BSP releases redesigned Philipine Peso bills

The Bangko Sentral ng Pilipinas today revealed the new designs of the Phillipne Peso bills. According to BSP Governor Amando Tetangco Jr., these designs took three years to conceptualize and print. One the whole, a lot of the bills' designs are the same, but some elements were changed and added.

P20 bill
Obverse: Manuel L. Quezon
Reverse: Banaue Rice Terraces and a palm civet from the Cordilleras, which are famous for producing the coffee alamid.

P50 bill
Obverse: Sergio Osmeña
Reverse: Taal Lake and the Giant Trevally (locally known as Maliputo), a delicious milky fish which thrives only in the waters of the lake.

P100 bill
Obverse: Manuel A. Roxas
Reverse: Mayon Volcano and “butanding” or whale shark, the world’s largest living fish which is the main attraction of Donsol, Sorsogon.

P200 bill
Obverse: Diosdado Macapagal
Reverse: Chocolate Hills and the Philippine tarsier, one of the world’s smallest primates.

P500 bill
Obverse: Corazon Aquino and Benigno “Ninoy” Aquino Jr. (Tetangco said the addition of Mrs. Aquino was decided after she passed away in August 2009 and before her son announced his candidacy for president)
Reverse: Puerto Princesa Subterranean River National Park and the blue-naped parrot, which thrives in the forests of Palawan and Mindoro.

P1,000 bill
Obverse: Josefa Llanes Escoda, Vicente P. Lim, and Jose Abad Santos
Reverse: Tubbataha Reef Marine Park and the South Sea Pearl, which is produced by oysters that thrive in the South Seas which the Sulu Sea is a part of.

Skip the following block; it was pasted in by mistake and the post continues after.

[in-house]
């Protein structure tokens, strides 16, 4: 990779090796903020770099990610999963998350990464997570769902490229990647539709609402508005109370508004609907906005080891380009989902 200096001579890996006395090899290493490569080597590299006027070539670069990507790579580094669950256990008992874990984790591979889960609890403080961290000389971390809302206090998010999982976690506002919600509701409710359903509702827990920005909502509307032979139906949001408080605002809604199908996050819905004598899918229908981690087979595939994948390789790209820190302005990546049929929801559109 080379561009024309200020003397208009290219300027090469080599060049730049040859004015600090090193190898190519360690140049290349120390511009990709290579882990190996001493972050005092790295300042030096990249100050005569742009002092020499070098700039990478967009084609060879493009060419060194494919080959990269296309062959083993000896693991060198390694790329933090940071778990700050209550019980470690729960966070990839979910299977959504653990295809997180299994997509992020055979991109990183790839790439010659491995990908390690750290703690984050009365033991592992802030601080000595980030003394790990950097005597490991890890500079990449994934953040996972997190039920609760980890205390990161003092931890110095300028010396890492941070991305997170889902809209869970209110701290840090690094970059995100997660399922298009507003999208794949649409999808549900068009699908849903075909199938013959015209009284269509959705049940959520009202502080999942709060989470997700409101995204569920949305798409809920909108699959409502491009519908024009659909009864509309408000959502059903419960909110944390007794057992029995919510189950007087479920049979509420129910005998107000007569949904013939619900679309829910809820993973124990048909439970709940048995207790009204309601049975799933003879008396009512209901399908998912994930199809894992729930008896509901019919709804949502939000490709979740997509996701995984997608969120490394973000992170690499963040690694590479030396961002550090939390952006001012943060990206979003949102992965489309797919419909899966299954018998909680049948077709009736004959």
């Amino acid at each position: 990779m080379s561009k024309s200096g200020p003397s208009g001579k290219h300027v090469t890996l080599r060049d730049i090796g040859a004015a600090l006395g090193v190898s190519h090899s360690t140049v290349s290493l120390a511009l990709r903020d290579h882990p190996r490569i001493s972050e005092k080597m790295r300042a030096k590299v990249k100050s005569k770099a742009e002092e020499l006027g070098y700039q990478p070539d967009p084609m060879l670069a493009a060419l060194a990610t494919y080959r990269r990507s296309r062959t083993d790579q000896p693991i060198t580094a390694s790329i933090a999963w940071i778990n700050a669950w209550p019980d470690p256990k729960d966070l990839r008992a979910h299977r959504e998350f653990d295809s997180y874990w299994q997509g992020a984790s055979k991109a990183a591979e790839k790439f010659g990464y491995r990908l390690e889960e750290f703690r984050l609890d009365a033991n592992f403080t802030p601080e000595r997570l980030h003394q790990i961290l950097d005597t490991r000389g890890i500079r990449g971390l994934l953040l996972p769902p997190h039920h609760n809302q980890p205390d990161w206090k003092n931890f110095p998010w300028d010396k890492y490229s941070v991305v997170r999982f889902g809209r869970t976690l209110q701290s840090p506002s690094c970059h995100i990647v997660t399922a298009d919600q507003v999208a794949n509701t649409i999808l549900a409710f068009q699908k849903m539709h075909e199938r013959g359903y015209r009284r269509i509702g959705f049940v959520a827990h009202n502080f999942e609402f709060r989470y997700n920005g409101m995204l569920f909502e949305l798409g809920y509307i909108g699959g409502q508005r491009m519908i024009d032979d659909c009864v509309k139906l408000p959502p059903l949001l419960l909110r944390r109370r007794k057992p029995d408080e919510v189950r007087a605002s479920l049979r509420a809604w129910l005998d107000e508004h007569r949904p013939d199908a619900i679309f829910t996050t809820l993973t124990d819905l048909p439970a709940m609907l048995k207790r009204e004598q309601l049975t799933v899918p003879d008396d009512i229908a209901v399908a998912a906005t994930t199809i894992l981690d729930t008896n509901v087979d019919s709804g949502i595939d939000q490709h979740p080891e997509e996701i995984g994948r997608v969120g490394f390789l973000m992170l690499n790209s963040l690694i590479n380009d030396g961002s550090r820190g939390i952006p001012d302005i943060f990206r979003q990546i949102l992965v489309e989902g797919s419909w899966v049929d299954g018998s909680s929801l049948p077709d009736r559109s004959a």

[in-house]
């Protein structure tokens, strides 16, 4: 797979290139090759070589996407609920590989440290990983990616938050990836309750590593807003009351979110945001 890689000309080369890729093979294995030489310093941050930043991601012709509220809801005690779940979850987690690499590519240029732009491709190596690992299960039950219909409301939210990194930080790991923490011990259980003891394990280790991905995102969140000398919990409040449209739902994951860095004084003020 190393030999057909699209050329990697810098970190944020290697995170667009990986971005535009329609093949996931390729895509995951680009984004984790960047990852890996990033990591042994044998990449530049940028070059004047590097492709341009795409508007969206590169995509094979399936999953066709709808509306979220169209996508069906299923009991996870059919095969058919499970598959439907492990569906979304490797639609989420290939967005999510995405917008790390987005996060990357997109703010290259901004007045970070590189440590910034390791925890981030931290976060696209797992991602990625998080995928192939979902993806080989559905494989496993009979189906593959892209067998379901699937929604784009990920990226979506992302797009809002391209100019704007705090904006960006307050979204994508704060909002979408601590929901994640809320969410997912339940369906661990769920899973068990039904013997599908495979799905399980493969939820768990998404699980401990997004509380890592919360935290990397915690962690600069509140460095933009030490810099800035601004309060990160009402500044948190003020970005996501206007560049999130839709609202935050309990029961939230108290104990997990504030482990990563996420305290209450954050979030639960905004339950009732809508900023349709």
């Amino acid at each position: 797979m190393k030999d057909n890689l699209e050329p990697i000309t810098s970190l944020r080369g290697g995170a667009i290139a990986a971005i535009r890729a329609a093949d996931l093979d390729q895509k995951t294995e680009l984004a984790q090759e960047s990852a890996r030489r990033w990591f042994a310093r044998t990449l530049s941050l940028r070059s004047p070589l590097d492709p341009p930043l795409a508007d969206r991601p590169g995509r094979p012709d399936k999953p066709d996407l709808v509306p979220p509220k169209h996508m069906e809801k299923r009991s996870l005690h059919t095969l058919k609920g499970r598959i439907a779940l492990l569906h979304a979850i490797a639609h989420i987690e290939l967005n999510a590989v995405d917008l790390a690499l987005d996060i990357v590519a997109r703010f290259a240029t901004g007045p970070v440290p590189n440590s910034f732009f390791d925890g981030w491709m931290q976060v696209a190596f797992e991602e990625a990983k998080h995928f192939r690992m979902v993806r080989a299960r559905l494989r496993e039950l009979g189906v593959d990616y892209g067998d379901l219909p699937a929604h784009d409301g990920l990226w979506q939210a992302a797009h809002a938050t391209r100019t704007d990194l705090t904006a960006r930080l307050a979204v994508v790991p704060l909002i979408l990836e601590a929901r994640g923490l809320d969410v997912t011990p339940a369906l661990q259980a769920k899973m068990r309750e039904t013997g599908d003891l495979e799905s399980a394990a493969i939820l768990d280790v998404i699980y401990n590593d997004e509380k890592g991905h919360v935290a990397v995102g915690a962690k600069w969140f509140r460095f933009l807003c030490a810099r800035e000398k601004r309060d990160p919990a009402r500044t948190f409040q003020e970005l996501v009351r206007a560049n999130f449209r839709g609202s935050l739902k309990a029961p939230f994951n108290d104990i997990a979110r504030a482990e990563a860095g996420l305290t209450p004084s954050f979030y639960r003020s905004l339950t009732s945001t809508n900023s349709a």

Fe Dela Cruz, director of the BSP’s corporate affairs office said that the images of the national figures have been changed to reflect their younger selves, as they served the country during their prime.

The banknotes have new security features to help prevent them from being copied. These features increase as the value of the note goes higher. They include: embossed prints, serial numbers, security fibers, watermarks, security thread, optically variable device, optically variable ink, and a see-through mark.

This see-through mark is the word "Filipino" and is written based on the pre-Hispanic Philippine writing system called "Baybayin".

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Yi December 17, 2010 at 5:57 AM  

This may sound strange but I actually like the new design. :)

Kat December 17, 2010 at 9:52 AM  

Haha why is it strange? I kinda like it too, especially the addition of the Baybayin. I hope the gov't will launch a program that'll let people learn it. I would love to do that.

Jen December 17, 2010 at 1:28 PM  

i love the designs, how come US dollars arent that colorful? LOL

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